If you are thinking about, or in the process of joining a new golf club, or have recently done just that, you may worry about how you might fit in and feel part of it. Follow these tips you'll have nothing to fear

If you are considering joining a new golf club you may be worrying about how you’ll initially settle in and feel that you are part of it.

It’s not just first time members that get this feeling, it’s common for everyone, even those of us who have been members at three or four different clubs in our lifetimes.

So don’t put off joining a new golf club for another year, instead read our top 10 tips on how to settle in to your new surroundings.

1- Make an effort

When you are at the club having a knock, don’t just pack up and head home afterwards. Take time out to have a walk around the club introducing yourself to some members. Ask a few questions and try and start up some conversations.

2 – Get on the putting green

You don’t just have to turn up and go straight to the first tee. Take time to visit the practice putting green, pitching area or warm-up nets, where it’s very easy (and normal!) to start up small talk with fellow players, especially when you miss a 2-footer!

3 – Appearance

Make sure you look the part. Don’t turn up on the 1st tee with an untucked shirt and trainers. Having a smart appearance will only help you make a good impression, especially if you rip one off the tee too!

4 – Join a group

If you’re playing on your own and there’s a group following you, ask them if you can join them. Similarly, if you see someone about to tee off on their own, ask them if they want to join you.

5 – Watch your etiquette

If you manage to pick up playing partners like this, make sure you give them no reason to dislike you. So mark your ball and avoid other peoples’ lines, be sure to avoid any tantrums and, above all, avoid slow play by always being ready to play when it’s your turn. Do all this from the start and you’ll settle in quickly.

6 – Get your handicap

Play a few rounds with a friend or any members you meet and get them to sign your scorecards for submission to the handicap secretary. Once you have three cards signed you can get your official handicap and that lets you enter club competitions…

7 – Enter a club competition

There’s no better way to meet people on the course than playing in competitions, either by adding your name to a start sheet at an allotted time, or by entering into any randomly drawn competitions. As with meeting anybody in life, some you’ll get on with an others you might not. If you find someone you click with and relax around, don’t be shy about getting their contact details so you can arrange a few social games together.

8 – Play in a Texas Scramble

On each hole in a Texas Scramble your team of three or four select the best tee shot and all play a second shot from there. Then you select the best second shot and all play a shot from there, and so on. In our opinion, this is the best format for encouraging camaraderie. It also lets you relax and move on from bad shots, because terrible shots are quickly forgotten and great scores can be carded.

9 – Play well!

This isn’t as easy as our other suggestions, but there’s no better way to settle in with a group of new playing partners than to play well. If you shoot a good score and knock in a few 20-foot putts you’ll settle in straight away.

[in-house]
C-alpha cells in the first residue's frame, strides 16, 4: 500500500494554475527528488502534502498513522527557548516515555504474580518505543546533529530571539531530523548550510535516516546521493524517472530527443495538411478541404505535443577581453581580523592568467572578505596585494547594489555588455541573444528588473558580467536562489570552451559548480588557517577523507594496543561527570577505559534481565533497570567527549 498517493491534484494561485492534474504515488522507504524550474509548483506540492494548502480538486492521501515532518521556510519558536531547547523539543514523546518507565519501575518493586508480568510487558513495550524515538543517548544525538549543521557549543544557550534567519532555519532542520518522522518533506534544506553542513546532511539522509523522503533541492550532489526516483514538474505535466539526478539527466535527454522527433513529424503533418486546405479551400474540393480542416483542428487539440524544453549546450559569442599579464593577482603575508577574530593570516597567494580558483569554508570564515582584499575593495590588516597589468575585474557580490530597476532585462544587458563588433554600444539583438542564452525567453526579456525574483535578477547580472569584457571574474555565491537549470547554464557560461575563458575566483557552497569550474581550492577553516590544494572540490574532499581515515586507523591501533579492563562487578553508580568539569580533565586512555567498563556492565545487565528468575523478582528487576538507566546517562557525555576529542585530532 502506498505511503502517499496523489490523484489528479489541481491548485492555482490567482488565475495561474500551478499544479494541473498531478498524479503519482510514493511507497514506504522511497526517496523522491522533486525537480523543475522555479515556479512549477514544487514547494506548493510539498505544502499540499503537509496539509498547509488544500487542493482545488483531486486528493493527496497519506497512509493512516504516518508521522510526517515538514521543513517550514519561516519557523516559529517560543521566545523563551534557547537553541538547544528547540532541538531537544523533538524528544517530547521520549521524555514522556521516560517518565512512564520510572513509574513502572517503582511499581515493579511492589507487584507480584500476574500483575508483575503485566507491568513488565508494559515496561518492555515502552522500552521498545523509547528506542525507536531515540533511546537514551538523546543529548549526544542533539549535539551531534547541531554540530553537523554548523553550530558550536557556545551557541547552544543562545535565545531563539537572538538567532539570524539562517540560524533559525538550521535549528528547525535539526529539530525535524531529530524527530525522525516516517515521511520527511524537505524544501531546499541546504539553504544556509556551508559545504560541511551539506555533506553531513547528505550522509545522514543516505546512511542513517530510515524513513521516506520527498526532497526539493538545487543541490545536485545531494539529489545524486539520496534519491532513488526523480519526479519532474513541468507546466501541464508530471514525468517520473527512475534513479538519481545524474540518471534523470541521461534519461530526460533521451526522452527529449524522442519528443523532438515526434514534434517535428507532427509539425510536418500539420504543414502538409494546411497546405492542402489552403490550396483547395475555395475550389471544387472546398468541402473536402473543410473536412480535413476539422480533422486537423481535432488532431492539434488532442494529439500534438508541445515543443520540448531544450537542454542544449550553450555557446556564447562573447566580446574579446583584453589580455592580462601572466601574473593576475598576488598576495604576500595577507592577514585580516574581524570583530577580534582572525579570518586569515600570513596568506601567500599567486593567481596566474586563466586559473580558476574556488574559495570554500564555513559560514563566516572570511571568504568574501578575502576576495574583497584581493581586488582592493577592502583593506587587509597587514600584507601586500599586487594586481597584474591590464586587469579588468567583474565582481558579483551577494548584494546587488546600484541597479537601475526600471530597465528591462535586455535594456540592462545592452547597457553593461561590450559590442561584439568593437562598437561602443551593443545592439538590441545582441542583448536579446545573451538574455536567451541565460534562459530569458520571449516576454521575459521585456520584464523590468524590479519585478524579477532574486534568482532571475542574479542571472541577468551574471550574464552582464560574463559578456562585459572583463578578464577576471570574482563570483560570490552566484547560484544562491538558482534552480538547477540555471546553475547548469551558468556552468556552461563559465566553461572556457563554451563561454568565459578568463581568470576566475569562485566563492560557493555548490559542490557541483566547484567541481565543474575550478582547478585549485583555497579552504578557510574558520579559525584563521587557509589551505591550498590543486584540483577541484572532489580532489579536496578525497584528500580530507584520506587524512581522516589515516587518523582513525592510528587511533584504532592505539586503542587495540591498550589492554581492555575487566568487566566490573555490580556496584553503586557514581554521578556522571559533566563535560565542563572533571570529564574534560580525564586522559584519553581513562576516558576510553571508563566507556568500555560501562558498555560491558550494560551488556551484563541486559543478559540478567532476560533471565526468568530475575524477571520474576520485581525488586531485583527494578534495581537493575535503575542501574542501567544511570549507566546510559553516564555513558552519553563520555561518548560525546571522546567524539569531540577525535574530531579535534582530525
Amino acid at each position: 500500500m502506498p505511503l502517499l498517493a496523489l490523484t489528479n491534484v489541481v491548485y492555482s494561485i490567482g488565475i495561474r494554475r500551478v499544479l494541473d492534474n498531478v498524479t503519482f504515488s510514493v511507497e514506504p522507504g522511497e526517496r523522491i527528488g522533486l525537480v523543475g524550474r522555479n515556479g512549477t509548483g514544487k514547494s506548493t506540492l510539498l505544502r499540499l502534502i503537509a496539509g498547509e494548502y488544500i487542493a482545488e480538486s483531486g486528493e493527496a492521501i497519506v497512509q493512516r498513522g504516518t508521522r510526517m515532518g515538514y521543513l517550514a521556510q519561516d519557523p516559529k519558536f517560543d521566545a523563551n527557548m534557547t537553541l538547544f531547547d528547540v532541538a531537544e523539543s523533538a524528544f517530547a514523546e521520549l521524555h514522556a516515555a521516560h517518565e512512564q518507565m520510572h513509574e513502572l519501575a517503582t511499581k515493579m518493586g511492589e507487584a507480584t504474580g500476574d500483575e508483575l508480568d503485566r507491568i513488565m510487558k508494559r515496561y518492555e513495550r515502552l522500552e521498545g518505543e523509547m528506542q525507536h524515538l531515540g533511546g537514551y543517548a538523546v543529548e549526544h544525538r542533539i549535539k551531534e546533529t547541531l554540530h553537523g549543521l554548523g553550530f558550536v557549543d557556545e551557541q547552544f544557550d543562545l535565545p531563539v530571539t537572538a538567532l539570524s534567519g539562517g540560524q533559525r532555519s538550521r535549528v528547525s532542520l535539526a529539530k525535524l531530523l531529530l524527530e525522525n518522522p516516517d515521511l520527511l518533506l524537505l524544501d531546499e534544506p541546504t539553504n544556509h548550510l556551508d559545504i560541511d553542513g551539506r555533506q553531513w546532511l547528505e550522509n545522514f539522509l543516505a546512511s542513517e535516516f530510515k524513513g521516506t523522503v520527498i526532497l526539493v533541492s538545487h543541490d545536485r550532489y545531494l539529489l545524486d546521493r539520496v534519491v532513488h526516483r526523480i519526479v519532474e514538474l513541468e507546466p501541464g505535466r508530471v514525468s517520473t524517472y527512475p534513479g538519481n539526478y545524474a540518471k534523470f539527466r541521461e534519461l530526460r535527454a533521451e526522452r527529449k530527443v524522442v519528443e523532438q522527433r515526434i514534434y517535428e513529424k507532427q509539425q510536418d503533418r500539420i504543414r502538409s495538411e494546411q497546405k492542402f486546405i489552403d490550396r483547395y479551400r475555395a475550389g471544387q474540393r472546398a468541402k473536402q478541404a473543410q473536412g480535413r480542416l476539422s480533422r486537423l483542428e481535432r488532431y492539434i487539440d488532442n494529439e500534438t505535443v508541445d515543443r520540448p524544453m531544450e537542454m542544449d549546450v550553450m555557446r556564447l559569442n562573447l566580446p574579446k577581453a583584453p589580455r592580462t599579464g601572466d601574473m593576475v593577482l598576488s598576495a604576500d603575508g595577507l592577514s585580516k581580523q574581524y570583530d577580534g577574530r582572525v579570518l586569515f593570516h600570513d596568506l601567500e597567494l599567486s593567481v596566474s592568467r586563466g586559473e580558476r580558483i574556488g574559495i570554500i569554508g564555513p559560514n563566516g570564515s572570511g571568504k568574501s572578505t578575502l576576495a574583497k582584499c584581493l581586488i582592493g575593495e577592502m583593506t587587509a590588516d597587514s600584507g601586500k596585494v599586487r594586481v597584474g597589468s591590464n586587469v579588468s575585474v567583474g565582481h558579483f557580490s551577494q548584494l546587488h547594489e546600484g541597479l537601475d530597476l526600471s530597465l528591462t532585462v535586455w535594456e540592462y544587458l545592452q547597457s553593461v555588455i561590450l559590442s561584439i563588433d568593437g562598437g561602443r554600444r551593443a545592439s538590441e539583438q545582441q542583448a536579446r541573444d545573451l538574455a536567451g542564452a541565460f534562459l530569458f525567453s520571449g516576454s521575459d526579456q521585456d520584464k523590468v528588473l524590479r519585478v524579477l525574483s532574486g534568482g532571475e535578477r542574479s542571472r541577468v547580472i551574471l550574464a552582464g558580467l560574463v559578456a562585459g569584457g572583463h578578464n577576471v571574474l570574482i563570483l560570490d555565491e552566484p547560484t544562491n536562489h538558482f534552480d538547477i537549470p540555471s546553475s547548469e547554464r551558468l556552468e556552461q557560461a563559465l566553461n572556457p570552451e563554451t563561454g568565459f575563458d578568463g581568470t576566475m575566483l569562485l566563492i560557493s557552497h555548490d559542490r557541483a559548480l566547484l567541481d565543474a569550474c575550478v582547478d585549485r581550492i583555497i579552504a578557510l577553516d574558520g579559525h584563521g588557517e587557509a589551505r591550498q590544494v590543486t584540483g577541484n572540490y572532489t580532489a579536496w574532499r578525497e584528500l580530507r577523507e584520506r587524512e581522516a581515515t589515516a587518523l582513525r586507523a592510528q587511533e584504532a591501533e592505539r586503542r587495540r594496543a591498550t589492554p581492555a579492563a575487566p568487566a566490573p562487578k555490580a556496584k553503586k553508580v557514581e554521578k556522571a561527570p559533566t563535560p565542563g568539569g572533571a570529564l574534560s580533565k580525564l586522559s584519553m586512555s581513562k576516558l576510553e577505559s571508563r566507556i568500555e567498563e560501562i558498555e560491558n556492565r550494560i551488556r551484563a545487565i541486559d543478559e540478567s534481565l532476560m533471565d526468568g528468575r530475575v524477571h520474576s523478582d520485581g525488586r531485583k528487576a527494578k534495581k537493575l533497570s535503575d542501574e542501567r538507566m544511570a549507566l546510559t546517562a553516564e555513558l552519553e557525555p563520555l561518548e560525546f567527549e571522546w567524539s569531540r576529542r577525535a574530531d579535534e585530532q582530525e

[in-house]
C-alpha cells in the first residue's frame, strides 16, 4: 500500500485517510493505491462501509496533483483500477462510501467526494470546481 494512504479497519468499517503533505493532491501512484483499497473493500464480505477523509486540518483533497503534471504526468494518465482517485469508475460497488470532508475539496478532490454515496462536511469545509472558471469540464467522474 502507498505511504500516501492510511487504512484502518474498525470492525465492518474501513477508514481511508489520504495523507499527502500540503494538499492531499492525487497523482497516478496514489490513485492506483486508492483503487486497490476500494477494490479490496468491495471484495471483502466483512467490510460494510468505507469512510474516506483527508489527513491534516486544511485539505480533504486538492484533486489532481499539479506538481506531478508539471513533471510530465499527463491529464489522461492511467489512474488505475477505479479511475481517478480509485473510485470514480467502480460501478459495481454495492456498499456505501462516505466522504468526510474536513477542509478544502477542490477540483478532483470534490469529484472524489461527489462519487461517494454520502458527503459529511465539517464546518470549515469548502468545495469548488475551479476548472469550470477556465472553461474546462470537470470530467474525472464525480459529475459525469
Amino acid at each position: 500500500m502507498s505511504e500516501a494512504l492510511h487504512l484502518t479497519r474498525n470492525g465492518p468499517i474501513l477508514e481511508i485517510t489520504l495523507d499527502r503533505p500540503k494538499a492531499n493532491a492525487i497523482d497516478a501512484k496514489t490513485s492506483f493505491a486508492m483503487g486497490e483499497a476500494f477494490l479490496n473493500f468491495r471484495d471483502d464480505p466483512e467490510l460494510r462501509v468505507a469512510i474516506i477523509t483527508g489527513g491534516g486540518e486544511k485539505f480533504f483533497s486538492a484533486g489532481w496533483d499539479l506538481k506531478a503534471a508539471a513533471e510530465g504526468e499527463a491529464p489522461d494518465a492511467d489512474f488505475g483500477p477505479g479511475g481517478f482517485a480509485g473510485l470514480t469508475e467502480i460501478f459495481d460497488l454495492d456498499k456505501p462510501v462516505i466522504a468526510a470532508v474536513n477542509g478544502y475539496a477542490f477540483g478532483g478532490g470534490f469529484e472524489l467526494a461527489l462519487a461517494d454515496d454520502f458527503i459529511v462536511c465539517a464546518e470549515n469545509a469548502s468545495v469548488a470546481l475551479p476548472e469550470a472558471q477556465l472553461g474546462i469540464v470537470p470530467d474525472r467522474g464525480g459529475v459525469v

10 – Buy a round

After your game don’t dash off if possible. Make your way to the clubhouse and get a round in for whoever you’ve been playing with. This will show your generous and friendly nature, and should mean you get bought a few the next time you play!


  • Jeremy Leese

    My dad was looking to join a new club earlier this year, so I went with him to play a round at both of his local choices to gauge the course and the club. At the first, we’d played 9 holes (I’m a 6hcp and was 2 over and my dad, a 12 and a bit rusty, was three back of me) in under 1.5 hours when a member (two groups back) started to berate us for slow play (the group behind us had no issues) and really upset our round. We let the next two groups, including his, through so that we could have some peace the rest of the way round, but it clearly shook my dad (just back to playing again after a minor stroke) and coloured his judgement of the golf club itself. At the second, we had a great round, the pro was helpful in finding a buggy for my dad (given his recent health issues), the members were friendly and helpful on and off the course. Purely as a golf course, the first was slightly better, but it’s not hard to guess which one he joined, is it?

  • Yeti owner

    years ago I joined a new club to celebrate retirement. On the very
    first hole I had a disagreement with a guy on the 9th hole who was
    nearly hit by my drive and apparently hadn’t heard my shout of fore. He
    berated me for lacking etiquette. As he walked away I pointed out that
    I had shouted, and pointed out that I at least played golf on my own
    fairway as he had wandered onto the first.

    After 18 holes I returned to the clubhouse to discover that I had been reported to them!

    I did enjoy my year at the club, I found far too many people like him
    and was pleased to revert back to my own club, where everyone is rude
    (banter) in the nicest possible way 🙂
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